Vernal Equinox: March 20, 2021 5:37 am.
Spring officially arrived this morning in Chapel Hill, North Carolina.
After a week of severe weather warnings here on Thursday we saw only light rain showers on a day that sadly brought damaging tornados nearby and across the region.
I managed only a couple hours of cleanup this week but it was satisfying to measure a bit of progress. A delivery of mulch scheduled for mid-week is a huge incentive to get busy weeding today.
In fall of 2018 I layered tulip and muscari bulbs in a big blue pot. Last year a few tulips surprised me with blooms but muscari foliage was the bigger surprise. It never died back last summer, nor over the winter. So there is a tangle of leaves with little flowers now beginning to open.
After the winter a crinum lily is lifted way above ground. I read it should be planted with soil up to the neck of the bulb, which it was, but like my daughter who couldn’t tolerate turtlenecks as a child, the crinum didn’t like being restricted either apparently. Is the solution to dump more soil around it? It is already growing new leaves. I also read these bulbs could grow to 20 pounds so getting the planting right early on is important.
I have tentatively identified a mystery plant in another pot as Matthiola incana (Stock). I think I pulled it up last fall by mistake and temporarily potted it until I could get back to it.
There is a very small clump of anemones starting to flower. Even one of these richly colored flowers is impactful when added to little bouquets of summer snowflakes and daffodils which I have been happily sharing with neighbors.
Some of the Liatris spicata ‘Blazing Star’ planted last year but enjoyed only by the rabbits have begun to emerge. The Hydrangea quercifolia ‘Ruby Slippers’ is waking up. Spiraea seems very late this year but a few flowers have begun to show.
The hellebores continue to open and now the garden is looking more colorful when viewed more than six inches away.
Before I finish I must mention I am haunted by the recent tragedy in Atlanta. Please keep in your thoughts the Asian women who were targeted and murdered this week. Amidst such suffering in the world we must find a way to bring compassion into our hearts.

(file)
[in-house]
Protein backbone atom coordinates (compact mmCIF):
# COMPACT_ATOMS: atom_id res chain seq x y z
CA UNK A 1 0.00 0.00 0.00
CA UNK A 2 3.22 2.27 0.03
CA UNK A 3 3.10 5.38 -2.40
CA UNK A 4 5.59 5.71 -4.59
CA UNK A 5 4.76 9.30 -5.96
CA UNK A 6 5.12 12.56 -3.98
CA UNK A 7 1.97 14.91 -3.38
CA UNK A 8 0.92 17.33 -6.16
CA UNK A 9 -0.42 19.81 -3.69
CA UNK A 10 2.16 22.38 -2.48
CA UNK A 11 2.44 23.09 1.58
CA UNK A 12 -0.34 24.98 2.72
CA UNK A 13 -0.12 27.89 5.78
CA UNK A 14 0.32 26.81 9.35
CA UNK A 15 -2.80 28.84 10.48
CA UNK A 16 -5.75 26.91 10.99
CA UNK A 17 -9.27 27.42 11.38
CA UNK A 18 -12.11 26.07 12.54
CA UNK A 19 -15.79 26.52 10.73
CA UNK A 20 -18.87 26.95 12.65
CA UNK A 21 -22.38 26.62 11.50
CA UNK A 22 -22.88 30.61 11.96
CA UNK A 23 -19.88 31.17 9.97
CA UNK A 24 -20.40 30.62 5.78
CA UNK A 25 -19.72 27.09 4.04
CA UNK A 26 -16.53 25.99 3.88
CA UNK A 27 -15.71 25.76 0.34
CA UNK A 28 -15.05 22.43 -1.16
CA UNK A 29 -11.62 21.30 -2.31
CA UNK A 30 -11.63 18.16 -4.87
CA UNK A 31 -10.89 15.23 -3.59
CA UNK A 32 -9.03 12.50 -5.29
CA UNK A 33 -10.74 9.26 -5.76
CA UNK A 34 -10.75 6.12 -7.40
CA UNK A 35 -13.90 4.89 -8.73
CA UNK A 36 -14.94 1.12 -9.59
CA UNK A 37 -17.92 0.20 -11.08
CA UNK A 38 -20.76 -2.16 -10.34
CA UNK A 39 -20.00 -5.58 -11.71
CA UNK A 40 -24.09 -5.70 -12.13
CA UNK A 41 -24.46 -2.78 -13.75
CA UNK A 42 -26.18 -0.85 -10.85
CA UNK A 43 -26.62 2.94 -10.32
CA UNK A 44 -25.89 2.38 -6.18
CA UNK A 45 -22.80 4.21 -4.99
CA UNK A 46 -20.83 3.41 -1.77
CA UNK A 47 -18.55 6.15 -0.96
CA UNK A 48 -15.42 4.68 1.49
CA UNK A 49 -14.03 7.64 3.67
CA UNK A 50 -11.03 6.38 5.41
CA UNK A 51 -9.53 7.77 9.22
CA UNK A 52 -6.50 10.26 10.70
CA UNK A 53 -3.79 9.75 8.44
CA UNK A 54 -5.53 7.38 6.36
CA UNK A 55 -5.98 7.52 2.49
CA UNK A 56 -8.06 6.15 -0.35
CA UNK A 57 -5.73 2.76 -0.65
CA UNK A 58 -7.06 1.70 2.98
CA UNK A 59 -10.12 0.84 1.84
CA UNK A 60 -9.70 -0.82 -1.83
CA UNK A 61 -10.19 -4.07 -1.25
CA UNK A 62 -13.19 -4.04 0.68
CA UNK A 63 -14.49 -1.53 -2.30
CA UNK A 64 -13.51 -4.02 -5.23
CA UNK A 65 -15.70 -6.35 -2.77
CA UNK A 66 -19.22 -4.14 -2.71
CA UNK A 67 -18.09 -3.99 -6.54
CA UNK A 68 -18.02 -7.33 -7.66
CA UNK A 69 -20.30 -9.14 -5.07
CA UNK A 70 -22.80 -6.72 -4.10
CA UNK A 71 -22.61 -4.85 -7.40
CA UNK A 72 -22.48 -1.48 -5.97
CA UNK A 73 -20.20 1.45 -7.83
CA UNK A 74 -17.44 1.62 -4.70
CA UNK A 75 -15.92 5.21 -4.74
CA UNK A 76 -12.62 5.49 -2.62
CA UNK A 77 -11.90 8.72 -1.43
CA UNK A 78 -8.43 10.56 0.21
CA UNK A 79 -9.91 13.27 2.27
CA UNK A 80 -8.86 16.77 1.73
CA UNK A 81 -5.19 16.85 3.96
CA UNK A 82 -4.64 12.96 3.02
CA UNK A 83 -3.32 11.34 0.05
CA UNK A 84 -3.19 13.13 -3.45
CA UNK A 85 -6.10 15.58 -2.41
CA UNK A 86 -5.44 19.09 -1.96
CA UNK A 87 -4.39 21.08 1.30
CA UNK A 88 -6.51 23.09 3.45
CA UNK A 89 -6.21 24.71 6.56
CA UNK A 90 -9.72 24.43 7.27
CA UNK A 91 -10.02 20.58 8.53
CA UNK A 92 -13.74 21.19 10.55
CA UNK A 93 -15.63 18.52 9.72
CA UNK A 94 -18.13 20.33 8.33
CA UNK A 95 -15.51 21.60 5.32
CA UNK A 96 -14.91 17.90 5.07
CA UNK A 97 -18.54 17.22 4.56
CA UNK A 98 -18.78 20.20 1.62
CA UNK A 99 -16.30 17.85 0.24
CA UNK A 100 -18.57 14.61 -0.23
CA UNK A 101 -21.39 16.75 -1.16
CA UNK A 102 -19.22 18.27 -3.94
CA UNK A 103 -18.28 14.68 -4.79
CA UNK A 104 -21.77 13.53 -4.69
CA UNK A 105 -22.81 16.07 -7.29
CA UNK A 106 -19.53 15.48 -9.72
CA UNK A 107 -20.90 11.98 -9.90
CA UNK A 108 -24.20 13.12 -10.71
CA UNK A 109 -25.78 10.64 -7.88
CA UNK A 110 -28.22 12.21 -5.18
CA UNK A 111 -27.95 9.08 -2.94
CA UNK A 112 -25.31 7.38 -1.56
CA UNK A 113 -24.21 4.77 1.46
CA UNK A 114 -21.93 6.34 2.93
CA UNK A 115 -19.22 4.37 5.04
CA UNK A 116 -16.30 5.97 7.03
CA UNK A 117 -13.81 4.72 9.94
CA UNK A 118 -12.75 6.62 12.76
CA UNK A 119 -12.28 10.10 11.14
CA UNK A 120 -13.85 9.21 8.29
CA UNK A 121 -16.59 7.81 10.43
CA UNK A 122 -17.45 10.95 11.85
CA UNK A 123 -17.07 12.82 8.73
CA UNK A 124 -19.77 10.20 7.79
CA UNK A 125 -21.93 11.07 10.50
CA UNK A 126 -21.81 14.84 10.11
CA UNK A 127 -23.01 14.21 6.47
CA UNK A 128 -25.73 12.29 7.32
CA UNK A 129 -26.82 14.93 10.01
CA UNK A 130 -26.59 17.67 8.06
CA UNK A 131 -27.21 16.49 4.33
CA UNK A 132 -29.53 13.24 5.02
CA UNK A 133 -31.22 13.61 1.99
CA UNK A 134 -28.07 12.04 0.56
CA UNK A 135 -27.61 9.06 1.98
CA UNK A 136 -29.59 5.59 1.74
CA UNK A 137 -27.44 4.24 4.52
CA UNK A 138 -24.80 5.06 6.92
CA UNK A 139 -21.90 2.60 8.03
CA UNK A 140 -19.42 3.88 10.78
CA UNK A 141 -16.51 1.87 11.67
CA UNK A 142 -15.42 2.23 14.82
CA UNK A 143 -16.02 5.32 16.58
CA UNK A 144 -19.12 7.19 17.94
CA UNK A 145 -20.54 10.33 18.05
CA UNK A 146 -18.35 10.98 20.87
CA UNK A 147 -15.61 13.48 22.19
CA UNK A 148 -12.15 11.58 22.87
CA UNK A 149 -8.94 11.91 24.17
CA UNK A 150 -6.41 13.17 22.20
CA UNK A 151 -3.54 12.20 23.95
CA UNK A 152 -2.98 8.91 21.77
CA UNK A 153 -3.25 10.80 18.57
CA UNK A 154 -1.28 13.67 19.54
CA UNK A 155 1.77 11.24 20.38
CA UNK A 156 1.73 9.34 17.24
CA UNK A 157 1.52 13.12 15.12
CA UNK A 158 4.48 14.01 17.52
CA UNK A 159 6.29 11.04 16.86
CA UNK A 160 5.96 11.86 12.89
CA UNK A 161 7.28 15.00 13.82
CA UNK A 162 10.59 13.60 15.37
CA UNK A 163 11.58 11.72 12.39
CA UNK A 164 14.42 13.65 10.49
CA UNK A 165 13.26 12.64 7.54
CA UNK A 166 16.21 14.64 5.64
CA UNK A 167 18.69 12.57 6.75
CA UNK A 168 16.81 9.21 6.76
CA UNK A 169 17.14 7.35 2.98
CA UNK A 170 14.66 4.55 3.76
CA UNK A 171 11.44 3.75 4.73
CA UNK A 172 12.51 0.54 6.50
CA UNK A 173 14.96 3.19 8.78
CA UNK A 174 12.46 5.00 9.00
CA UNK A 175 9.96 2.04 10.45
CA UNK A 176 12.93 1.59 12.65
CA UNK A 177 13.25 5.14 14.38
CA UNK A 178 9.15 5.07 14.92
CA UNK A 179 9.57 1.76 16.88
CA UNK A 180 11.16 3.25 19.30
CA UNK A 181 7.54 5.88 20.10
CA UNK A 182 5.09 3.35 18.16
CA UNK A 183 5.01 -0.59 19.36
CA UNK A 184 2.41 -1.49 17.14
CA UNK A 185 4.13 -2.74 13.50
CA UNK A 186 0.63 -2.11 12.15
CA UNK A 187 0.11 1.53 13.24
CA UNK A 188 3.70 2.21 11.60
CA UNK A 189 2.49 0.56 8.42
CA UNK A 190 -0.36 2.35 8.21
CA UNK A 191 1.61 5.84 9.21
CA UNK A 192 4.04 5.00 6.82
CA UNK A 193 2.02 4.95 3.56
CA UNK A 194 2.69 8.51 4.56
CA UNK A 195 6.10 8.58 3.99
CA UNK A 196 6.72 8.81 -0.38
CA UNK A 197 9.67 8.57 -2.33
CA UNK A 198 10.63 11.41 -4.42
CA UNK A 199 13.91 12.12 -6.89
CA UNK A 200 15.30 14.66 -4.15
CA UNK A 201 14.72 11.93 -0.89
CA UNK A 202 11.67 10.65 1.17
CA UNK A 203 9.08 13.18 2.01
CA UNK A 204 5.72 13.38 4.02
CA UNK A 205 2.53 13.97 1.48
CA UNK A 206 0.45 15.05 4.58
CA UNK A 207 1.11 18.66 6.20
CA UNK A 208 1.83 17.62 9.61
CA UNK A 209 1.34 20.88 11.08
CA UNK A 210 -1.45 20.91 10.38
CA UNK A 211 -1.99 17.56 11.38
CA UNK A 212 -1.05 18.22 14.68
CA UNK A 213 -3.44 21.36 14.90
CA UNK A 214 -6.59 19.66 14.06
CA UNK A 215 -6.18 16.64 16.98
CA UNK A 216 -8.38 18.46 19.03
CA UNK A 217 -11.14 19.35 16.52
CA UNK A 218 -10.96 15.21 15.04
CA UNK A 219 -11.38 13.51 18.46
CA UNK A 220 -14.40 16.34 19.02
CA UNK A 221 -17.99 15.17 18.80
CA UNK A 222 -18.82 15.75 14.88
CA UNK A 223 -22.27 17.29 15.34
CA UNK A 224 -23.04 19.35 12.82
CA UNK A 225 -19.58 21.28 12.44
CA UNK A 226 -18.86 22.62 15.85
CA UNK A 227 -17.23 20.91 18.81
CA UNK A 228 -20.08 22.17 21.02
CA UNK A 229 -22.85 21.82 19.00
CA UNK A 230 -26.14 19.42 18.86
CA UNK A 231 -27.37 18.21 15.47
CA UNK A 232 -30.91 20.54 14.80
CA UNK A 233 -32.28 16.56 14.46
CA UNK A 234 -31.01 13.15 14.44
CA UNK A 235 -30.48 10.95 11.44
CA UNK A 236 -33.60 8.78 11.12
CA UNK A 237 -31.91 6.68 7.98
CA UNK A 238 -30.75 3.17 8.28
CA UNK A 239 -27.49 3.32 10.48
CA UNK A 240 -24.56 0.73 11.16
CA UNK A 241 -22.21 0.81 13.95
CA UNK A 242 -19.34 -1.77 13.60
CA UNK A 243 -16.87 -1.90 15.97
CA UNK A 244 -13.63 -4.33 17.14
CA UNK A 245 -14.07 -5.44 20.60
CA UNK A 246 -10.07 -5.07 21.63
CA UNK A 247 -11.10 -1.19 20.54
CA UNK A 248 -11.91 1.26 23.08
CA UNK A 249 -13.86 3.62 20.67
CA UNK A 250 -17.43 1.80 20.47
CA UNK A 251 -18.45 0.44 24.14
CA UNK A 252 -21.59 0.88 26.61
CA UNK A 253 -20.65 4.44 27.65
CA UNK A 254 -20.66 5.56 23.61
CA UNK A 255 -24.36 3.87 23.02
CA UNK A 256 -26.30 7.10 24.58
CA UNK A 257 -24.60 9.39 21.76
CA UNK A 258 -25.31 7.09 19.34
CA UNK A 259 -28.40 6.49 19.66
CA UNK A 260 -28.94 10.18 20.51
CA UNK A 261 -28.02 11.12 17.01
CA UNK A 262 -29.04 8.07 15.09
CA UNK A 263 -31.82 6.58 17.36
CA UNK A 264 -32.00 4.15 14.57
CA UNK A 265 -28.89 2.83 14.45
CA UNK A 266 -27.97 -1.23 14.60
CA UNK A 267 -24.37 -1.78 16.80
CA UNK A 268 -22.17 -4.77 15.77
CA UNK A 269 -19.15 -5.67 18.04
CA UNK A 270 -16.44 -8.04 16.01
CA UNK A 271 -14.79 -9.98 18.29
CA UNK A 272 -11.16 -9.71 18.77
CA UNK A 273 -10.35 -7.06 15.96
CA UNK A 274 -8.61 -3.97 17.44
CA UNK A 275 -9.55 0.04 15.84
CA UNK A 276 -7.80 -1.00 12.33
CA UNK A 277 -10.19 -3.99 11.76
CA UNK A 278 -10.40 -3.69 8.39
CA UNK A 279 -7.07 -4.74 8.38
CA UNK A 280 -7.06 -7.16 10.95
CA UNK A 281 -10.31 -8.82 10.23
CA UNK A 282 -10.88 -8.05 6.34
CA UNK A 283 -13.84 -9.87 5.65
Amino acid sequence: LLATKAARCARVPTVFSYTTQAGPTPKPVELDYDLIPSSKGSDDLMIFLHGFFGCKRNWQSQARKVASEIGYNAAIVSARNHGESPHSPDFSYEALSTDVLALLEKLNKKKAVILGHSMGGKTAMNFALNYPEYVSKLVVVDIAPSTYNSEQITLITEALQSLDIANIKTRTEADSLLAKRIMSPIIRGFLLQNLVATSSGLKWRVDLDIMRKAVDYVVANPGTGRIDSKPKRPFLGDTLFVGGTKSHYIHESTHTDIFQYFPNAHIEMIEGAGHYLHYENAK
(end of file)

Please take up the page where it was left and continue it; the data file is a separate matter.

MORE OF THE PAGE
Thanks for stopping by. Wishing you a productive and exciting spring!
Gorgeous daffs and anemones!
Thanks, I never tire of either.
You are having such a beautiful Spring. I really enjoy all your flowering bulbs. We have very few flowers, as everything is starting all over again from the freeze.
It is nice here but cold today. Must be disappointing for you but hope things quickly recover Judy.
It’s a busy and beautiful garden you have there, and for sure compassion would make this a better world.
I’m glad Spring has arrived with a flourish there, Susie. Your hellebroes never cease to impress me.
The expensive hybrids are attractive but the unnamed ones are the ones that have bulked up to make an impact. Some people dislike how they seed around but I’m trying to catch a few new plants every year.
That is quite a group of lovelies! Guess you are getting revved up to garden.
Trying to at least. I’m thinking about it more than doing! Hope to change that soon.
You go, girl
Happy Spring Equinox Susie. Your garden is looking very pretty – love the anemones!
Thanks Cathy. Happy Spring to you too! I marvel at the anemones. Didn’t plant any this year.
King Alfred daffodils and (formerly common) grape hyacinth! How rad! They are still the best. With all the fancy modern cultivars available, I miss the classics. I just acquired grape hyacinth that grew from bulbs that I tried to eradicate for years. I am now pleased to grow them again, since they are so uncommon now.
What a beautiful spring garden you have… The Hellebores are lovely , perhaps it is our climate, but mine never look that healthy..so a joy to see yours. I absolutely agree with you .. the world needs compassion and empathy.
Thanks so much! Each year I appreciate the hellebores more and more. They’re early and last so long. May your life be filled with compassion.
Glad the terrible storms missed you, Susie.
So nice to see your garden all a-flower… happy spring!
Thanks Eliza. Happy Spring to you!
Green buds on the hydrangea and spirea flowers, spring is here! So nice to see, and those hellebores are putting on quite the show! Here I only just trimmed the old foliage away yesterday and hope to get the last two today. Your crinium looks like it plans on being a monster. How exciting!
That crinum does look like it has plans! Hellebores look so much better once old foliage is trimmed. I used to be afraid to remove it, thinking the leaves protected the flowers from cold. Happy Spring!
The anemones are gorgeous! You have quite a few things blooming and about to bloom. We’re starting to bloom here in the Upper Midwest, too, which seems early. But I’m OK with that. Happy spring!
Beth, I’m happy your spring is unfolding now too. It’s a huge boost to see little signs of regrowth.